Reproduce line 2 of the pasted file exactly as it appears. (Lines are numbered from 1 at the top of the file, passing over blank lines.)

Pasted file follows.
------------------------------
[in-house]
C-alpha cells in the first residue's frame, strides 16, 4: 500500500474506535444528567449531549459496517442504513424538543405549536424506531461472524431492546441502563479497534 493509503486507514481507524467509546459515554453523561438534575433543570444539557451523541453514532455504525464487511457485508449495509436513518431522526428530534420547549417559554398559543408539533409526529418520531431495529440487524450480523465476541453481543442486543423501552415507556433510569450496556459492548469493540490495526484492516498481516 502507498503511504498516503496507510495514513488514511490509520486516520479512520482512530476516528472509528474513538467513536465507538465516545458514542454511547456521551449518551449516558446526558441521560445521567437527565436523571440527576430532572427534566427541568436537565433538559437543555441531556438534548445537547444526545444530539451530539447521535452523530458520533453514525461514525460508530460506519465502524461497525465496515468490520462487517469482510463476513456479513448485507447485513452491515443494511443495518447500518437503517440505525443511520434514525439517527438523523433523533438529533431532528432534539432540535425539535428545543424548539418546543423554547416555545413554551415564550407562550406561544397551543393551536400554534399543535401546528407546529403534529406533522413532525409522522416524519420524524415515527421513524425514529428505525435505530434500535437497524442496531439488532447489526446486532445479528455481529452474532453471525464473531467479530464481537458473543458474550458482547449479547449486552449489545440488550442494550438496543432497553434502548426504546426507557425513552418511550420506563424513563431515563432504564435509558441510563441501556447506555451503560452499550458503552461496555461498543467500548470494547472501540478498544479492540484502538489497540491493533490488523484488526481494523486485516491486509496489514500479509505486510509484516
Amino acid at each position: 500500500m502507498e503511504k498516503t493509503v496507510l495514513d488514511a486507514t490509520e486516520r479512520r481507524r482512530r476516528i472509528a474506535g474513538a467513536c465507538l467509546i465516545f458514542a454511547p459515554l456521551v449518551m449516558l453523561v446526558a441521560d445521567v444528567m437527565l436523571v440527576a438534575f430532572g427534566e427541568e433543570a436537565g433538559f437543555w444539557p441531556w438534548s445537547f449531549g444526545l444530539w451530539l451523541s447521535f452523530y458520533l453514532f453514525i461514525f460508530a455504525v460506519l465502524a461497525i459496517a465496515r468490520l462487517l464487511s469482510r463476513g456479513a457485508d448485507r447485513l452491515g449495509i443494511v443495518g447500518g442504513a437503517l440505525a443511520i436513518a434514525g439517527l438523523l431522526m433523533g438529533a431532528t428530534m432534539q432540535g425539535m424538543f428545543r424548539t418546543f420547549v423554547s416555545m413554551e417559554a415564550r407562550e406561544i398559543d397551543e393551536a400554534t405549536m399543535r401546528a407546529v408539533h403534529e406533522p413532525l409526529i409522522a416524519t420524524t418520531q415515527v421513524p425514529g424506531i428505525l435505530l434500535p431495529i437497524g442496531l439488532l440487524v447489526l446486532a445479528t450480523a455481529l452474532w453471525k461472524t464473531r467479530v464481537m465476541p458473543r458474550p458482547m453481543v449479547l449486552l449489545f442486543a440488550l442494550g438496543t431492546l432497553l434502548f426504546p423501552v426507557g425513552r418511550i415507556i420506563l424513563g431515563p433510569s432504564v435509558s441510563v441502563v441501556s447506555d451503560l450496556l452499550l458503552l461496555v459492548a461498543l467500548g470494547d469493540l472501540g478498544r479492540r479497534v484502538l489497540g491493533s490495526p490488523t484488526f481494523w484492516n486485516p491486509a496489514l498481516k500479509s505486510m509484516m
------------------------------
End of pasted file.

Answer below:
C-alpha cells in the first residue's frame, strides 16, 4: 500500500474506535444528567449531549459496517442504513424538543405549536424506531461472524431492546441502563479497534 493509503486507514481507524467509546459515554453523561438534575433543570444539557451523541453514532455504525464487511457485508449495509436513518431522526428530534420547549417559554398559543408539533409526529418520531431495529440487524450480523465476541453481543442486543423501552415507556433510569450496556459492548469493540490495526484492516498481516 502507498503511504498516503496507510495514513488514511490509520486516520479512520482512530476516528472509528474513538467513536465507538465516545458514542454511547456521551449518551449516558446526558441521560445521567437527565436523571440527576430532572427534566427541568436537565433538559437543555441531556438534548445537547444526545444530539451530539447521535452523530458520533453514525461514525460508530460506519465502524461497525465496515468490520462487517469482510463476513456479513448485507447485513452491515443494511443495518447500518437503517440505525443511520434514525439517527438523523433523533438529533431532528432534539432540535425539535428545543424548539418546543423554547416555545413554551415564550407562550406561544397551543393551536400554534399543535401546528407546529403534529406533522413532525409522522416524519420524524415515527421513524425514529428505525435505530434500535437497524442496531439488532447489526446486532445479528455481529452474532453471525464473531467479530464481537458473543458474550458482547449479547449486552449489545440488550442494550438496543432497553434502548426504546426507557425513552418511550420506563424513563431515563432504564435509558441510563441501556447506555451503560452499550458503552461496555461498543467500548470494547472501540478498544479492540484502538489497540491493533490488523484488526481494523486485516491486509496489514500479509505486510509484516